Lastly, it was clear from the surveys we conducted of GlobeMed alumni and students that they saw the insurance industry as “most responsible for health inequity in the US” compared to other industries. This number grew even higher (by about 20%) after participating in one of our trainings, suggesting to us that there was strong support among our core audience for a campaign focused on health insurance.
#3: The Social View of Power Is Not Most People’s Default View
From our earliest conversations it became clear that understanding the social view of power is difficult and most of us hold a monolithic view of power. At the end of our first training we tried to have a discussion with participants about where we might have power to change the system, but most kept suggesting tactics that assumed a monolithic view of power (e.g. lobbying elected officials).
To remedy this, we added an additional section emphasizing the social view of power in our second training, drawing heavily on the work of the Momentum training institute and movement incubator.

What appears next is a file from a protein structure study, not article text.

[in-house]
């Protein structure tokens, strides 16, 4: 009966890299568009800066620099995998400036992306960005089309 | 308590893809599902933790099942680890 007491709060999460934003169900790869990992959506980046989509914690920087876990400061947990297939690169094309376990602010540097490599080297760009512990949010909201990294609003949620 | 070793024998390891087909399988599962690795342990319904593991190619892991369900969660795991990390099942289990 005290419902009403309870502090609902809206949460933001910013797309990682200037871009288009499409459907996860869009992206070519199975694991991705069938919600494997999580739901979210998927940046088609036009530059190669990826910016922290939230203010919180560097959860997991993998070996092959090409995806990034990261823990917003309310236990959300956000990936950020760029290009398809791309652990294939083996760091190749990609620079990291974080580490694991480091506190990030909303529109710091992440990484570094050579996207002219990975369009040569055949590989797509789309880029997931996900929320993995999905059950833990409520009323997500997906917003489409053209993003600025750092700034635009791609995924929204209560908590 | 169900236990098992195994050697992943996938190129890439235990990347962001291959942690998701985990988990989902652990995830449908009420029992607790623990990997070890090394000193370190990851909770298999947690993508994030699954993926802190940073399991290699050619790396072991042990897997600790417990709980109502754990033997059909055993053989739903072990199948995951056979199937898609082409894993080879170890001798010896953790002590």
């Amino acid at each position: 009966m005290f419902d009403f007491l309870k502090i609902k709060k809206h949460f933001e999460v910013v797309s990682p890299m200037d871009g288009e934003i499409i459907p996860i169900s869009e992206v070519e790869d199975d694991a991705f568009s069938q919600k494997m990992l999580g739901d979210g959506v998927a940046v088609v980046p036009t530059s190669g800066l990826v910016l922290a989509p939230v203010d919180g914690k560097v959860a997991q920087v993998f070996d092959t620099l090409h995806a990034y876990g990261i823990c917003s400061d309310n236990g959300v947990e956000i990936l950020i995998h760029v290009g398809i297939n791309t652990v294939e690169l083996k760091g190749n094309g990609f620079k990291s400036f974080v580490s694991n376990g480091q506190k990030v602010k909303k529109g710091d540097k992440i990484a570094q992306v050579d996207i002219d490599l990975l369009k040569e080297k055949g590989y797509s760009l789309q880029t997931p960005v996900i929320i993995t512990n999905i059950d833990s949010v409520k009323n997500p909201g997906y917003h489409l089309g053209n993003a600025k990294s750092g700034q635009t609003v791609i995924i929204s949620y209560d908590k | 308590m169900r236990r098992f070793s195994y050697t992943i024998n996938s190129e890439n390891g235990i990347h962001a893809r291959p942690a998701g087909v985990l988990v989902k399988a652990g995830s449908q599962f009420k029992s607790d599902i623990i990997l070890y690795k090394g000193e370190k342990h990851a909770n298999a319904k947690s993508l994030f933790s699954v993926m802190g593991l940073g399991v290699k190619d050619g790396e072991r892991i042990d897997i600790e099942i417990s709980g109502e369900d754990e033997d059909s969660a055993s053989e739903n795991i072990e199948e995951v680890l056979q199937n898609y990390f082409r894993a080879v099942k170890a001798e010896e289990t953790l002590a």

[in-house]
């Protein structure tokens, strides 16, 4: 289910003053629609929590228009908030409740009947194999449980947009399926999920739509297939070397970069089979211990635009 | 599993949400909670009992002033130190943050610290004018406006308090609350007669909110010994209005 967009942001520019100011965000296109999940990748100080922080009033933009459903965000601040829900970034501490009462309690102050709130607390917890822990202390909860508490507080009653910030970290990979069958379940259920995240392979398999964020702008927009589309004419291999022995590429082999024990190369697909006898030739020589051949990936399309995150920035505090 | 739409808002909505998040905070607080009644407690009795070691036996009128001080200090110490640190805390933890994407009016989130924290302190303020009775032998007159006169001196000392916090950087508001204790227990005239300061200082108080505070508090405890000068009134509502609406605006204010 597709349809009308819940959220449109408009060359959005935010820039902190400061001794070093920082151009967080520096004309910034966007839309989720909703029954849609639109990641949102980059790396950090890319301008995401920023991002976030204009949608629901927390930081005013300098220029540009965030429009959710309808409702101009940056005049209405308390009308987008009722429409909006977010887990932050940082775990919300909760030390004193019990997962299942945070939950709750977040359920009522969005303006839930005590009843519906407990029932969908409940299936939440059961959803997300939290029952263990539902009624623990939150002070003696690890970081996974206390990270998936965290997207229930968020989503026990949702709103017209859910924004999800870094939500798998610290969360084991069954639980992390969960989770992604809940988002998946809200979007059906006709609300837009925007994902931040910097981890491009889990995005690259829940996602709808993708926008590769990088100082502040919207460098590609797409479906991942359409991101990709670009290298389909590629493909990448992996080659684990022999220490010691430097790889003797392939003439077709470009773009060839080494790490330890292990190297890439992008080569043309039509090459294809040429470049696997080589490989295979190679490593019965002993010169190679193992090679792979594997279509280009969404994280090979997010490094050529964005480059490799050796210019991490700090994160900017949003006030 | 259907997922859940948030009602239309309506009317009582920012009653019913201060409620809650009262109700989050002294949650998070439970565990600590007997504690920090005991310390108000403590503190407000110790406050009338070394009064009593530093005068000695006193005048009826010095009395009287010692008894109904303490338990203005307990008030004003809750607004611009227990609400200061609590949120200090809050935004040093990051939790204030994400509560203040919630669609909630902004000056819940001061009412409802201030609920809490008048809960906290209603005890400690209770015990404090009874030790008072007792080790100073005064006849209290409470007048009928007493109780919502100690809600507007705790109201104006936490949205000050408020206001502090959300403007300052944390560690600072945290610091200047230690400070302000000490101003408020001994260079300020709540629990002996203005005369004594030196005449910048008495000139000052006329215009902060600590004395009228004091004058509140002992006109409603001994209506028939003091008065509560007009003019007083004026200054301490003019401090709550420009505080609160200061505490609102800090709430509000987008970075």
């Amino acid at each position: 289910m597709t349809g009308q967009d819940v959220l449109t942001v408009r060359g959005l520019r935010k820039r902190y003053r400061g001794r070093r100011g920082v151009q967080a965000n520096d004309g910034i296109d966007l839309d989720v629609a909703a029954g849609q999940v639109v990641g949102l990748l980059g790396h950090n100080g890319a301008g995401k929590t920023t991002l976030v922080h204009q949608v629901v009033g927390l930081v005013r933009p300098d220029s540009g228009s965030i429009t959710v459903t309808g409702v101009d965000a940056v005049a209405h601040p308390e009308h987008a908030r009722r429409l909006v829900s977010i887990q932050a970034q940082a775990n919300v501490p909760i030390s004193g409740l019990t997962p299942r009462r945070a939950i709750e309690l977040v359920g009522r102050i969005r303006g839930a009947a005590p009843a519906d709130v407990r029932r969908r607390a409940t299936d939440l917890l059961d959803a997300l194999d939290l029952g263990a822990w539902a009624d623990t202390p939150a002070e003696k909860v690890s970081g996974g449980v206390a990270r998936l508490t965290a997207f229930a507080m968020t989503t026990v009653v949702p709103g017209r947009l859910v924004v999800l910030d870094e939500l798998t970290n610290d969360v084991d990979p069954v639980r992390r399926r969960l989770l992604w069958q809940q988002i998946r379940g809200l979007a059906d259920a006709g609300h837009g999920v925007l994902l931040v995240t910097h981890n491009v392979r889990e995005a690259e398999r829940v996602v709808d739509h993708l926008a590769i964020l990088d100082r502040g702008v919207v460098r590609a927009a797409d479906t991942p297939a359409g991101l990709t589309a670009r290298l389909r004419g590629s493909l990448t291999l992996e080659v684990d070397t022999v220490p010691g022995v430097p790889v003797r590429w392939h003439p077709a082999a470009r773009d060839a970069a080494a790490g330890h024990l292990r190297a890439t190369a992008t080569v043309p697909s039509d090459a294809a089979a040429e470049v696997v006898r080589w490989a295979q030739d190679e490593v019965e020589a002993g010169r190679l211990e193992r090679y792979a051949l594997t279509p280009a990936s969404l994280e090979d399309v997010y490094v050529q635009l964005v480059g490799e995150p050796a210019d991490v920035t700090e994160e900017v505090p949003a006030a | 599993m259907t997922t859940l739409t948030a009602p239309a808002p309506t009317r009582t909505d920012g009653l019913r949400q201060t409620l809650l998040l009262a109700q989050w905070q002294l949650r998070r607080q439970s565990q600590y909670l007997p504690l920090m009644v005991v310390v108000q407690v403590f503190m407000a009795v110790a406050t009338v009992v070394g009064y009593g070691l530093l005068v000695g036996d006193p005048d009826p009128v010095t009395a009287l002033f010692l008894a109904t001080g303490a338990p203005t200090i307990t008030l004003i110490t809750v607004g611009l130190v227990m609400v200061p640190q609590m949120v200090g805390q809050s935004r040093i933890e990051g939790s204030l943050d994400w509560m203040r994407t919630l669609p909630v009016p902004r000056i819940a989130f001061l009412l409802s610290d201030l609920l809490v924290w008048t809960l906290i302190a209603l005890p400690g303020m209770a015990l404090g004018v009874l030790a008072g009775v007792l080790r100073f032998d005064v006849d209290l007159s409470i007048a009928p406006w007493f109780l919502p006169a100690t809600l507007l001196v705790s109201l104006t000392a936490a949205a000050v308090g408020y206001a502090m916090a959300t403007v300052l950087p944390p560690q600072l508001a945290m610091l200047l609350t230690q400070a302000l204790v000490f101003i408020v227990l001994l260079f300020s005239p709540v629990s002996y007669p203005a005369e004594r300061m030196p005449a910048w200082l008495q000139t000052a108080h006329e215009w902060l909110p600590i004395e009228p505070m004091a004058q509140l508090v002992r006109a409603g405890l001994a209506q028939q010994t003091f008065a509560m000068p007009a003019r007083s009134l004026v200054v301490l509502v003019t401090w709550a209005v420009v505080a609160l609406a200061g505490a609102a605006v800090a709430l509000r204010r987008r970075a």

As a result, at the end of the second training we did see more participants adopt social view of power compared to those taking a monolithic view of power. However, our initial difficulties in achieving this suggests that it is not most people’s default view and requires continual emphasis.
After our second training, 94% of participants agreed that “social change happens through nonviolent protest” and that “social change happens through encouraging widespread non-cooperation with unjust systems,” compared to only 89% agreeing that “social change happens through citizen lobbying” and only 74% agreeing that “social change happens by targeting politicians to change their minds” suggesting a preference for the social view of power.
#4: Finding Where We Have Power Is Challenging
Once we identified health insurance as our focus, we attempted to determine where our generation may have power to non-cooperate or otherwise withdraw tacit consent from the current unjust system. We have brainstormed different ideas where we may power, such as the fact that some of us provide our labor to the health insurance industry, but it has proven to be challenging to find where we give tacit consent in the system.